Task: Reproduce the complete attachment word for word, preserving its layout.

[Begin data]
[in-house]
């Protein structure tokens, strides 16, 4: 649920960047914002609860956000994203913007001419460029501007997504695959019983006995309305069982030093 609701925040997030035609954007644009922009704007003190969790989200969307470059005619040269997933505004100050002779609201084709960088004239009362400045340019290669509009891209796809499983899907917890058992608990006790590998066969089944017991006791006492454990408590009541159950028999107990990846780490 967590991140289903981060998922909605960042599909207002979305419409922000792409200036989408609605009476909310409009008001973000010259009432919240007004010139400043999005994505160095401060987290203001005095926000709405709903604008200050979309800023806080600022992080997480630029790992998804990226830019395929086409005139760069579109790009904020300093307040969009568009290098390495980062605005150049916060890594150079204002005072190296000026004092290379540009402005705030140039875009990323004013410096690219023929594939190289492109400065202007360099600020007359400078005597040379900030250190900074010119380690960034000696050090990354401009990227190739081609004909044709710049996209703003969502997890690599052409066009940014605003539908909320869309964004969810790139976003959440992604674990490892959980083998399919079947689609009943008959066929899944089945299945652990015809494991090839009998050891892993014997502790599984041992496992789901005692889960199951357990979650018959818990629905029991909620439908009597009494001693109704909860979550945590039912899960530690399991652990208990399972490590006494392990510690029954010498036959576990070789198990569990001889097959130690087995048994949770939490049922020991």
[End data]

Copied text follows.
[in-house]
């Protein structure tokens, strides 16, 4: 649920960047914002609860956000994203913007001419460029501007997504695959019983006995309305069982030093 609701925040997030035609954007644009922009704007003190969790989200969307470059005619040269997933505004100050002779609201084709960088004239009362400045340019290669509009891209796809499983899907917890058992608990006790590998066969089944017991006791006492454990408590009541159950028999107990990846780490 967590991140289903981060998922909605960042599909207002979305419409922000792409200036989408609605009476909310409009008001973000010259009432919240007004010139400043999005994505160095401060987290203001005095926000709405709903604008200050979309800023806080600022992080997480630029790992998804990226830019395929086409005139760069579109790009904020300093307040969009568009290098390495980062605005150049916060890594150079204002005072190296000026004092290379540009402005705030140039875009990323004013410096690219023929594939190289492109400065202007360099600020007359400078005597040379900030250190900074010119380690960034000696050090990354401009990227190739081609004909044709710049996209703003969502997890690599052409066009940014605003539908909320869309964004969810790139976003959440992604674990490892959980083998399919079947689609009943008959066929899944089945299945652990015809494991090839009998050891892993014997502790599984041992496992789901005692889960199951357990979650018959818990629905029991909620439908009597009494001693109704909860979550945590039912899960530690399991652990208990399972490590006494392990510690029954010498036959576990070789198990569990001889097959130690087995048994949770939490049922020991």